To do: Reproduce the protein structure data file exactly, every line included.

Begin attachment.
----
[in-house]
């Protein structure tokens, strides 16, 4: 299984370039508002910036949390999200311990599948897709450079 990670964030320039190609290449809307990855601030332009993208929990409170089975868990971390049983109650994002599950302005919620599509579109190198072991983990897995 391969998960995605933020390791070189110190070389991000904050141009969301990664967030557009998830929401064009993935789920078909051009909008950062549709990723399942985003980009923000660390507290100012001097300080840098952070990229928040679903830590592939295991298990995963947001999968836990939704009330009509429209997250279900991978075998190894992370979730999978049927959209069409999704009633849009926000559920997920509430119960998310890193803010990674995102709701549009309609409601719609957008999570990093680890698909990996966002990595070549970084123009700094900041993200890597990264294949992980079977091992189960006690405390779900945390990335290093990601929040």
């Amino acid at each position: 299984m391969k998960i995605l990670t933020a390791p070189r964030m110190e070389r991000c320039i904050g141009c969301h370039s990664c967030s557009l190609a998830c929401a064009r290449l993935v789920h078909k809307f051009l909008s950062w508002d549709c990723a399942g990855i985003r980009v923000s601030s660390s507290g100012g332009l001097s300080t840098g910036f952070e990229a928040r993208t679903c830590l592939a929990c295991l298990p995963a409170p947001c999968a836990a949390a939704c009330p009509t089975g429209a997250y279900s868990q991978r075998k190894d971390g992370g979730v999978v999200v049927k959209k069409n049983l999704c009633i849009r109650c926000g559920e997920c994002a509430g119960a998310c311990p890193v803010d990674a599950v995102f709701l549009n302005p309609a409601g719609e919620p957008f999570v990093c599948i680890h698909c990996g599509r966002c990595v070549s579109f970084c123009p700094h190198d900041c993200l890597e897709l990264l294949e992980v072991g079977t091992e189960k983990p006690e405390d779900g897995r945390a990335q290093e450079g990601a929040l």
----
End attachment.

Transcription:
[in-house]
């Protein structure tokens, strides 16, 4: 299984370039508002910036949390999200311990599948897709450079 990670964030320039190609290449809307990855601030332009993208929990409170089975868990971390049983109650994002599950302005919620599509579109190198072991983990897995 391969998960995605933020390791070189110190070389991000904050141009969301990664967030557009998830929401064009993935789920078909051009909008950062549709990723399942985003980009923000660390507290100012001097300080840098952070990229928040679903830590592939295991298990995963947001999968836990939704009330009509429209997250279900991978075998190894992370979730999978049927959209069409999704009633849009926000559920997920509430119960998310890193803010990674995102709701549009309609409601719609957008999570990093680890698909990996966002990595070549970084123009700094900041993200890597990264294949992980079977091992189960006690405390779900945390990335290093990601929040």
């Amino acid at each position: 299984m391969k998960i995605l990670t933020a390791p070189r964030m110190e070389r991000c320039i904050g141009c969301h370039s990664c967030s557009l190609a998830c929401a064009r290449l993935v789920h078909k809307f051009l909008s950062w508002d549709c990723a399942g990855i985003r980009v923000s601030s660390s507290g100012g332009l001097s300080t840098g910036f952070e990229a928040r993208t679903c830590l592939a929990c295991l298990p995963a409170p947001c999968a836990a949390a939704c009330p009509t089975g429209a997250y279900s868990q991978r075998k190894d971390g992370g979730v999978v999200v049927k959209k069409n049983l999704c009633i849009r109650c926000g559920e997920c994002a509430g119960a998310c311990p890193v803010d990674a599950v995102f709701l549009n302005p309609a409601g719609e919620p957008f999570v990093c599948i680890h698909c990996g599509r966002c990595v070549s579109f970084c123009p700094h190198d900041c993200l890597e897709l990264l294949e992980v072991g079977t091992e189960k983990p006690e405390d779900g897995r945390a990335q290093e450079g990601a929040l």